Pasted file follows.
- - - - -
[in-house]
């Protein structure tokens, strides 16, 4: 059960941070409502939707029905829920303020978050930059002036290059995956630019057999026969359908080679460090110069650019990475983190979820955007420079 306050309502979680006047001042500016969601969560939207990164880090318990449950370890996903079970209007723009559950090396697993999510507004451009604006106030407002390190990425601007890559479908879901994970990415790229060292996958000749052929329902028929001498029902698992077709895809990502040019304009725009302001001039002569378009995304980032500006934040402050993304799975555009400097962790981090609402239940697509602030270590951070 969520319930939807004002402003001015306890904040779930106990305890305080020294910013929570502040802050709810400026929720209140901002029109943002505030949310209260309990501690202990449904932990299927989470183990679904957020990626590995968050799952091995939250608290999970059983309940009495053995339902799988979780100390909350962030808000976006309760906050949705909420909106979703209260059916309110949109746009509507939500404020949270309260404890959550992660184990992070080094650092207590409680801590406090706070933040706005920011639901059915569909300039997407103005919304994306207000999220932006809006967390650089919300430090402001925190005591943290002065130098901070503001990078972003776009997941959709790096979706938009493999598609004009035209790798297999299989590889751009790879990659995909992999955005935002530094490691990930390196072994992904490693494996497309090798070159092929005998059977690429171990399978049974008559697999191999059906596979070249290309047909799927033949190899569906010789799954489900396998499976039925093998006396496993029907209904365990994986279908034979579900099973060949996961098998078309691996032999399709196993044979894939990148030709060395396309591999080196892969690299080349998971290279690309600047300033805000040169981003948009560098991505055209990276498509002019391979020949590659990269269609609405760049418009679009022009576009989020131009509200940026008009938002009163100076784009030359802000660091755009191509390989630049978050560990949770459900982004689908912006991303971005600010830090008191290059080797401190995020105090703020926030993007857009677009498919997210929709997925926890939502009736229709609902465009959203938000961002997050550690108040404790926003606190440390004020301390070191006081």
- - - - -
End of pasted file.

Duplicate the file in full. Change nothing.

[in-house]
């Protein structure tokens, strides 16, 4: 059960941070409502939707029905829920303020978050930059002036290059995956630019057999026969359908080679460090110069650019990475983190979820955007420079 306050309502979680006047001042500016969601969560939207990164880090318990449950370890996903079970209007723009559950090396697993999510507004451009604006106030407002390190990425601007890559479908879901994970990415790229060292996958000749052929329902028929001498029902698992077709895809990502040019304009725009302001001039002569378009995304980032500006934040402050993304799975555009400097962790981090609402239940697509602030270590951070 969520319930939807004002402003001015306890904040779930106990305890305080020294910013929570502040802050709810400026929720209140901002029109943002505030949310209260309990501690202990449904932990299927989470183990679904957020990626590995968050799952091995939250608290999970059983309940009495053995339902799988979780100390909350962030808000976006309760906050949705909420909106979703209260059916309110949109746009509507939500404020949270309260404890959550992660184990992070080094650092207590409680801590406090706070933040706005920011639901059915569909300039997407103005919304994306207000999220932006809006967390650089919300430090402001925190005591943290002065130098901070503001990078972003776009997941959709790096979706938009493999598609004009035209790798297999299989590889751009790879990659995909992999955005935002530094490691990930390196072994992904490693494996497309090798070159092929005998059977690429171990399978049974008559697999191999059906596979070249290309047909799927033949190899569906010789799954489900396998499976039925093998006396496993029907209904365990994986279908034979579900099973060949996961098998078309691996032999399709196993044979894939990148030709060395396309591999080196892969690299080349998971290279690309600047300033805000040169981003948009560098991505055209990276498509002019391979020949590659990269269609609405760049418009679009022009576009989020131009509200940026008009938002009163100076784009030359802000660091755009191509390989630049978050560990949770459900982004689908912006991303971005600010830090008191290059080797401190995020105090703020926030993007857009677009498919997210929709997925926890939502009736229709609902465009959203938000961002997050550690108040404790926003606190440390004020301390070191006081």